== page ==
Sprouting at Home
The higher temperatures of summer change the conditions for growing sprouts and microgreens at home. Here are a few tips to help you grow sprouts in summer.
Equipment for Sprouting Seeds at Home
Because they are open to the air, tray-type sprouters and terracotta sprouters may be easier to use than mason jar sprouters or bag sprouters.
Most seeds are easy to sprout in any season, however Garbanzo beans (chickpeas) are prone to rot if grown in a mason jar, try a tray or terracotta sprouter instead.
Leafy greens and grasses sprout well in the summer as there is plenty of sunlight and longer days.
Watering Your Home-Grown Sprouts
Depending on where you live, the humidity may increase, or the air will become drier. If the air is drier and your seeds or sprouts look dry, rinse them with cold water, making sure to drain the water away. Or mist them with a spray bottle. You may need to do this more often than usual to keep them hydrated. If there is more humidity, direct a fan at the sprouts to keep the air-flow going, air circulation is important.
Harvesting Time for Sprouts and Microgreens
During the summer, because it’s warmer, the sprouts may grow more quickly, keep an eye on them because they may be ready to eat a few days earlier than usual.
Fruit Flies on Indoor Sprouts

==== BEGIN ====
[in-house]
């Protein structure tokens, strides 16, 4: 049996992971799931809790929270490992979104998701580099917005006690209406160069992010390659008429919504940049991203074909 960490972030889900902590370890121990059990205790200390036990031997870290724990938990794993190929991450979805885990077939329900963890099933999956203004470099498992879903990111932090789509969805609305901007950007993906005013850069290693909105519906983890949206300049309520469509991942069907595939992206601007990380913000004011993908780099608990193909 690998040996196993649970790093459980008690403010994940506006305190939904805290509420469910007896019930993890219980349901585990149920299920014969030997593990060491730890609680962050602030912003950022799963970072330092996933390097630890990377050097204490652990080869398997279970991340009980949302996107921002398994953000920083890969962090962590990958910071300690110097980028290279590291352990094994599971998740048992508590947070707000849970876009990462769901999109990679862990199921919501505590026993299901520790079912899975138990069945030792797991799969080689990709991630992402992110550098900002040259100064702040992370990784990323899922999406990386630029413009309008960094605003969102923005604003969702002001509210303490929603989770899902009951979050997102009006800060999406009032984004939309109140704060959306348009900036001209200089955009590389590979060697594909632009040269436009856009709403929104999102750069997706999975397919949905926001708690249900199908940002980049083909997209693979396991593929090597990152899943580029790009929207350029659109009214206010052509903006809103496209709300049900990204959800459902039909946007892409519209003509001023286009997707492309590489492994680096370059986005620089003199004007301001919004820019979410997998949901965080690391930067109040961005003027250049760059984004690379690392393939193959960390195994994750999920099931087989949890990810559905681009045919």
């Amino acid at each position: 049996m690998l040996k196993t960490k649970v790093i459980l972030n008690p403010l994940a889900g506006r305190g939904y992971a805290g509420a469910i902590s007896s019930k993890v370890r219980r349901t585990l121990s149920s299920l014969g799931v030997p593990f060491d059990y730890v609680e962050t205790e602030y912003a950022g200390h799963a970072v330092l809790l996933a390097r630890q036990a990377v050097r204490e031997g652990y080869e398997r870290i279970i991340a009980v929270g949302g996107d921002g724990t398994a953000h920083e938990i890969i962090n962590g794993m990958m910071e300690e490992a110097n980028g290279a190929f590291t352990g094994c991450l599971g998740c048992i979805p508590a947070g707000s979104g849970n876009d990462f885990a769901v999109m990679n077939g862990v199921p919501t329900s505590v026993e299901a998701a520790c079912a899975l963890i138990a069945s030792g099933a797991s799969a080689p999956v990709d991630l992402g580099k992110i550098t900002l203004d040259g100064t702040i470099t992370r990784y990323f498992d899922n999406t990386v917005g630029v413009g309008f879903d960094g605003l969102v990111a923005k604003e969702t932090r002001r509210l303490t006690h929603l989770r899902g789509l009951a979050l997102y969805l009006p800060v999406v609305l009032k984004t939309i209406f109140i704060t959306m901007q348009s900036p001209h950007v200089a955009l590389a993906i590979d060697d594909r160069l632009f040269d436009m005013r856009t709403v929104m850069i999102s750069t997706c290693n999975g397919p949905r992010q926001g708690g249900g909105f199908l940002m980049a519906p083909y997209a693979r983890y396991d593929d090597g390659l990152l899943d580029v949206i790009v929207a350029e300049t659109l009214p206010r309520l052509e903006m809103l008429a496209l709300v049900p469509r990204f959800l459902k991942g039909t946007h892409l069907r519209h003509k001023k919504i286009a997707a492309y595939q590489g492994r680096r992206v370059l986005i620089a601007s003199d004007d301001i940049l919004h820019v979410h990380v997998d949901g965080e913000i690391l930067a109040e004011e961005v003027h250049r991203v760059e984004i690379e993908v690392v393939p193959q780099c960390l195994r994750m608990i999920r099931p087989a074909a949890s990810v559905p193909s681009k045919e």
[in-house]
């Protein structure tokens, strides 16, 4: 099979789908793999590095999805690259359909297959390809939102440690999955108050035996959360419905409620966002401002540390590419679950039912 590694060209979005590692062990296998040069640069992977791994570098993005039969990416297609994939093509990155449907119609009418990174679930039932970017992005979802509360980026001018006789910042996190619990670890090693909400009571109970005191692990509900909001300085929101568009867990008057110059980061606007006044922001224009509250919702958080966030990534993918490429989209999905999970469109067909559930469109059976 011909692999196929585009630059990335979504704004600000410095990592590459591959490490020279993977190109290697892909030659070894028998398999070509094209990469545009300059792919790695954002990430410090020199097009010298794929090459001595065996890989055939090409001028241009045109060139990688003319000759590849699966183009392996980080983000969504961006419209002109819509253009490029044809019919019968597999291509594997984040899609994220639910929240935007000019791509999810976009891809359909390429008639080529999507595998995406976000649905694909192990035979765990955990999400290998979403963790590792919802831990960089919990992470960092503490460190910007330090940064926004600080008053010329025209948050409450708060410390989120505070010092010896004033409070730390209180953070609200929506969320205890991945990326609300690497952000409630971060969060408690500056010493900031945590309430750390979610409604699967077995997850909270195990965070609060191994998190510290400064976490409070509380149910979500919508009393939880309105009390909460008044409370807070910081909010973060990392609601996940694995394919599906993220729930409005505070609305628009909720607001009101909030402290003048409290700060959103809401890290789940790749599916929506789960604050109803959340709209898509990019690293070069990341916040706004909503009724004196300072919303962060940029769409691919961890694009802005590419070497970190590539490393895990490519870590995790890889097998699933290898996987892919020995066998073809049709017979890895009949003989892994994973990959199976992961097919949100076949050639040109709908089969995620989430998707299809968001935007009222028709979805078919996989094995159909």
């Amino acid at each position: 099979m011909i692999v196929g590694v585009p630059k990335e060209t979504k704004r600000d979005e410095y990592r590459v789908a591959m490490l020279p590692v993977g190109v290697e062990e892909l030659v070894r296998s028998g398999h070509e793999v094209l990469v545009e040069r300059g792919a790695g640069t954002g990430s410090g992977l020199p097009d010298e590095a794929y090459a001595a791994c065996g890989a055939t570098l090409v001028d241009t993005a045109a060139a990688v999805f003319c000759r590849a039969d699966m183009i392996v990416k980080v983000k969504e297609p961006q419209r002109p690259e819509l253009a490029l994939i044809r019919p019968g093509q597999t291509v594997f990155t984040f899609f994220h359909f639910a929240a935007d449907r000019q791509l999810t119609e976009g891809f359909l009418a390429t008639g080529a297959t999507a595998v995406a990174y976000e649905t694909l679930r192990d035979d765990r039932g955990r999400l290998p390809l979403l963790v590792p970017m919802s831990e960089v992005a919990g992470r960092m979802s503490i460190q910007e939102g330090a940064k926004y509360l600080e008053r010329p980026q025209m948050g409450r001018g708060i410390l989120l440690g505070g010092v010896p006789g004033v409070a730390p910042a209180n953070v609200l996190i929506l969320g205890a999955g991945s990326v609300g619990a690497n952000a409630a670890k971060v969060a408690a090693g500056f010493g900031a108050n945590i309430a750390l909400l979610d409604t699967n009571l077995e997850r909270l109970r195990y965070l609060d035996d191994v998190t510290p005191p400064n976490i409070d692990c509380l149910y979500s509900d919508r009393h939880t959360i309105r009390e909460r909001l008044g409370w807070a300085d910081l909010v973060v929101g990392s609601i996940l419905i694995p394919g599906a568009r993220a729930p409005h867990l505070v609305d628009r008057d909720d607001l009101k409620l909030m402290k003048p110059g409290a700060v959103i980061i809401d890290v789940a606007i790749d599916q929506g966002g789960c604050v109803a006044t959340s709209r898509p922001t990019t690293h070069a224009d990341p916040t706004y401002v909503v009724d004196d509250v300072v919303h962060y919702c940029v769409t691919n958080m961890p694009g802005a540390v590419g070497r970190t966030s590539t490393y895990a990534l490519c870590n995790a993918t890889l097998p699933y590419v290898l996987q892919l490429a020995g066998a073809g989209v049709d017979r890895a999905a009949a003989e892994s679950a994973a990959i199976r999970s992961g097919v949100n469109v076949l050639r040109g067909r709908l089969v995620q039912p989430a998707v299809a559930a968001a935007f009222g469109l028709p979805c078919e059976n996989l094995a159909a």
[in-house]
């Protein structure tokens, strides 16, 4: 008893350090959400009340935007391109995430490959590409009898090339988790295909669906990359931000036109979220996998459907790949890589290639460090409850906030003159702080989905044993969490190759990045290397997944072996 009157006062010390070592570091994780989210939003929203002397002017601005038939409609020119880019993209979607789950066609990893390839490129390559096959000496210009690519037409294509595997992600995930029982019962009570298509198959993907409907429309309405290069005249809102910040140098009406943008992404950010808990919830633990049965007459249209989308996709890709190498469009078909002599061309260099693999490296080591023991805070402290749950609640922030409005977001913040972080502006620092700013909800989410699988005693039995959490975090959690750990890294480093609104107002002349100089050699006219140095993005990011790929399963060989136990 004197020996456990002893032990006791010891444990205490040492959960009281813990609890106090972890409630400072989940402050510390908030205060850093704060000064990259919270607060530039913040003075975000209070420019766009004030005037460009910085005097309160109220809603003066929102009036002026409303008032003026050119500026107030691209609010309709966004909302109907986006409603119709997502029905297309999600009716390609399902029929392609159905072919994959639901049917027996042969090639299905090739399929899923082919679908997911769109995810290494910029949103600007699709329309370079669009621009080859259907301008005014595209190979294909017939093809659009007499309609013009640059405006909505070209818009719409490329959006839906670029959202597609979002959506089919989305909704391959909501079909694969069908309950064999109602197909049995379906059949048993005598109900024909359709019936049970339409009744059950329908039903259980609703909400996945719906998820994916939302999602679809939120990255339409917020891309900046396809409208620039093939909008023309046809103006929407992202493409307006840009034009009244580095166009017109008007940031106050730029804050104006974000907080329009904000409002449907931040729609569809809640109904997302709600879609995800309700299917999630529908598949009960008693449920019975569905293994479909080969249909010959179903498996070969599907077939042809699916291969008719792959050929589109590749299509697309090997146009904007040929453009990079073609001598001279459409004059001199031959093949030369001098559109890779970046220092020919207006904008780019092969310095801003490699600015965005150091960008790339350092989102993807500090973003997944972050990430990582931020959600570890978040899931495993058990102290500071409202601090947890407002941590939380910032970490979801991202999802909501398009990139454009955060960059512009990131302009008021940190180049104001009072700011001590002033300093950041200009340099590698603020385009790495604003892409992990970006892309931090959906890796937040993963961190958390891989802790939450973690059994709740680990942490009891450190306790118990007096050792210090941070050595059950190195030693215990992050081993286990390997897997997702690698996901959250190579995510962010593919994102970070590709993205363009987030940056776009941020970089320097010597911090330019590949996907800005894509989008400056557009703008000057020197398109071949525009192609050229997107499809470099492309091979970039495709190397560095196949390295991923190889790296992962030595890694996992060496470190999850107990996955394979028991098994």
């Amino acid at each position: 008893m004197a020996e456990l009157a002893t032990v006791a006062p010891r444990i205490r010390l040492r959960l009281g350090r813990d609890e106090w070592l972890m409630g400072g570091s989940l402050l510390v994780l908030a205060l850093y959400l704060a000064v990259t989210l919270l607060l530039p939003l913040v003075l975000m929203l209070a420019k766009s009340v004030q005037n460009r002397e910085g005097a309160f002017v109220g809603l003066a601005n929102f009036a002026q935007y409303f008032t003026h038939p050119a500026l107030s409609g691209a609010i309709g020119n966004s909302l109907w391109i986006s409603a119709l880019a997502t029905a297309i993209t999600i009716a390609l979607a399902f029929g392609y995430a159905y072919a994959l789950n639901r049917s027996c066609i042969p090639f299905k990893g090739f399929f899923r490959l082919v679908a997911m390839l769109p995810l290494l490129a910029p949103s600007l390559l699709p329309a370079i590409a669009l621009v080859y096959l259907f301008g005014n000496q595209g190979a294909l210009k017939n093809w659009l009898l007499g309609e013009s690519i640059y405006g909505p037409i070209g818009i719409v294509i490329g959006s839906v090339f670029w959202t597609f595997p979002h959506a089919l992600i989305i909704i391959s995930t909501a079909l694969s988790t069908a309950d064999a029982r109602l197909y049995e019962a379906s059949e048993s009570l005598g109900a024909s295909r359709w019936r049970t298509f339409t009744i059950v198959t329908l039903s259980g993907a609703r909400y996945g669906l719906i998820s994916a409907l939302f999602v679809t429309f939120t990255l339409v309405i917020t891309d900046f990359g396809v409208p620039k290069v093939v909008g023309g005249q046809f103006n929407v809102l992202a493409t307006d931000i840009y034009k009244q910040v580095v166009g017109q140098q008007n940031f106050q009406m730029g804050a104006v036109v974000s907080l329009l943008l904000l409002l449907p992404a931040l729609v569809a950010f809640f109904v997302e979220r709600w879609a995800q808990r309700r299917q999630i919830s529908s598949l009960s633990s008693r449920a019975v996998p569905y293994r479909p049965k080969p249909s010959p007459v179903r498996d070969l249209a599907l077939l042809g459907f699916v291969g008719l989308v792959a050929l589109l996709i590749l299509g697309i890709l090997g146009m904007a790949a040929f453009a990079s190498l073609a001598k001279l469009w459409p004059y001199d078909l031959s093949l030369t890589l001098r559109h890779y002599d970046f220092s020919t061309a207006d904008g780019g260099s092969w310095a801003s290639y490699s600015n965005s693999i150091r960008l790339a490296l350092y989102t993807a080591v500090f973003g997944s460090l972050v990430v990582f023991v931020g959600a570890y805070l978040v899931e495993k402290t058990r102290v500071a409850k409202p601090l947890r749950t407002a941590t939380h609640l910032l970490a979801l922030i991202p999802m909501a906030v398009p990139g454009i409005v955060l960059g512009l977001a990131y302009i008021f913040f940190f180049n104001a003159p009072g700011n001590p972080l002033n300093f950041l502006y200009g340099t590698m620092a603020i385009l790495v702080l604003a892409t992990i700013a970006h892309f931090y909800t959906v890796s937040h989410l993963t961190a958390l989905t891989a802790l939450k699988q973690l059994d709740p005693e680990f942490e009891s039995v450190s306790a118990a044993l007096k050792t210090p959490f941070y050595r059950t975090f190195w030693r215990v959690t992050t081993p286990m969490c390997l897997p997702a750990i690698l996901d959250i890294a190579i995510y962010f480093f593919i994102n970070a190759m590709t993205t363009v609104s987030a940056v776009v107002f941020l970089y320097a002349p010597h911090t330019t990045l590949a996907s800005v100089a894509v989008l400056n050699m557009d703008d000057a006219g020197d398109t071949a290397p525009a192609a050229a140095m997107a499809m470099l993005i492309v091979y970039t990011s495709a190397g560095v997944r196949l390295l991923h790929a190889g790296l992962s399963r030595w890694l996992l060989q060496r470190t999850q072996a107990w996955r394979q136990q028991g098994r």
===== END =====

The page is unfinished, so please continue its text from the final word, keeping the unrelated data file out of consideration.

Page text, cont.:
These tiny flies come into your home as eggs on fruit purchased in the store. They do not arrive via seeds for sprouting, which undergo testing to confirm they are insect-free. Once inside your house the eggs hatch and you will see the fruit flies. These insects are attracted to warm, moist environments such as sprouting kits, sprouting jars and trays. There are a couple of things you can do to eliminate or reduce the number of fruit flies.
- Point a fan directly at your sprouts, fruit flies don’t like the air circulation or cooler temperatures caused by the fan
- Place a saucer of wine vinegar near your sprouts, the flies may visit the vinegar and drown.
- If possible, wash fruit and vegetables you bring home and keep them in the fridge.
- Lower the temperature of your sprouts by putting them in the fridge for say, two hours a day
Cilia Hairs on Sprouts
If the air in your house is drier than usual, your sprouts may become dehydrated and produce cilia hairs. These tiny structures look like white hair, but are cells designed to extract moisture from the air.
It’s easy to remove cilia hair, just give your thirsty sprouts a drink by rinsing or misting them.
How do you know it’s cilia and not mold on your sprouts?
- Cilia hair grows on the root only, mold may grow on the soil, root, stem, and leaves
- Cilia hair is white, mold may be black, green, or grey.
- Cilia hair is a clearly defined ‘hair’ shape, mold is a slimy, sticky, gooey substance
- Cilia hair disappears when the sprouts are rinsed or misted, mold will still be there.
- Cilia has no odor, mold smells disgusting
If your sprouts go moldy, throw them away. Thoroughly wash all equipment and let it air-dry. Then start sprouting another batch of seeds.
Storing Microgreens and Home-Grown Sprouts
Put your mature sprouts in a lidded container in the fridge, this keeps them fresh. They will continue to grow, but very slowly. If they appear to be drying out, mist them with a spray bottle or give them a quick rinse to rehydrate them (make sure all the rinse water is drained away)
Do You Have Questions About Growing Sprouts at Home?
If you have any questions about growing Sprouts at home, let us know! Please post a comment below and we’ll reply.
Take a look at these organic seeds to sprout in the summer, they are great for summer salads! Click below.
Enjoy your sprouts!